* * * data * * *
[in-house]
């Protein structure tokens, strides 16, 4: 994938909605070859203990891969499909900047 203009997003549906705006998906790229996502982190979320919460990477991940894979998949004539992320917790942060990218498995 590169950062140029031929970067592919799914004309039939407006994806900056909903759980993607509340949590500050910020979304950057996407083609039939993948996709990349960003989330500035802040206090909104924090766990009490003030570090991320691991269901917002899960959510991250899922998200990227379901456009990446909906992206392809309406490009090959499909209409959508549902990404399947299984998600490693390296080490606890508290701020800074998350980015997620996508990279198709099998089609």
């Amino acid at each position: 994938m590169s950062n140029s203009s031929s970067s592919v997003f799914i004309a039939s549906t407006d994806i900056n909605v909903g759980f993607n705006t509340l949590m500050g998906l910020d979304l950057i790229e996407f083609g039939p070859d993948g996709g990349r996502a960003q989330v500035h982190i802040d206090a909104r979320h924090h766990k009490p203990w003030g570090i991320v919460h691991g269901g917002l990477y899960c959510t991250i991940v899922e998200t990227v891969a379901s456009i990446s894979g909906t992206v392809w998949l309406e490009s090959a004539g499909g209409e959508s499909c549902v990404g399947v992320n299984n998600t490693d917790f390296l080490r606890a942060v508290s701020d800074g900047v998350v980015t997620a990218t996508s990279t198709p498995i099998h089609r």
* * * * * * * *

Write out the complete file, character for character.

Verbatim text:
[in-house]
């Protein structure tokens, strides 16, 4: 994938909605070859203990891969499909900047 203009997003549906705006998906790229996502982190979320919460990477991940894979998949004539992320917790942060990218498995 590169950062140029031929970067592919799914004309039939407006994806900056909903759980993607509340949590500050910020979304950057996407083609039939993948996709990349960003989330500035802040206090909104924090766990009490003030570090991320691991269901917002899960959510991250899922998200990227379901456009990446909906992206392809309406490009090959499909209409959508549902990404399947299984998600490693390296080490606890508290701020800074998350980015997620996508990279198709099998089609």
């Amino acid at each position: 994938m590169s950062n140029s203009s031929s970067s592919v997003f799914i004309a039939s549906t407006d994806i900056n909605v909903g759980f993607n705006t509340l949590m500050g998906l910020d979304l950057i790229e996407f083609g039939p070859d993948g996709g990349r996502a960003q989330v500035h982190i802040d206090a909104r979320h924090h766990k009490p203990w003030g570090i991320v919460h691991g269901g917002l990477y899960c959510t991250i991940v899922e998200t990227v891969a379901s456009i990446s894979g909906t992206v392809w998949l309406e490009s090959a004539g499909g209409e959508s499909c549902v990404g399947v992320n299984n998600t490693d917790f390296l080490r606890a942060v508290s701020d800074g900047v998350v980015t997620a990218t996508s990279t198709p498995i099998h089609r």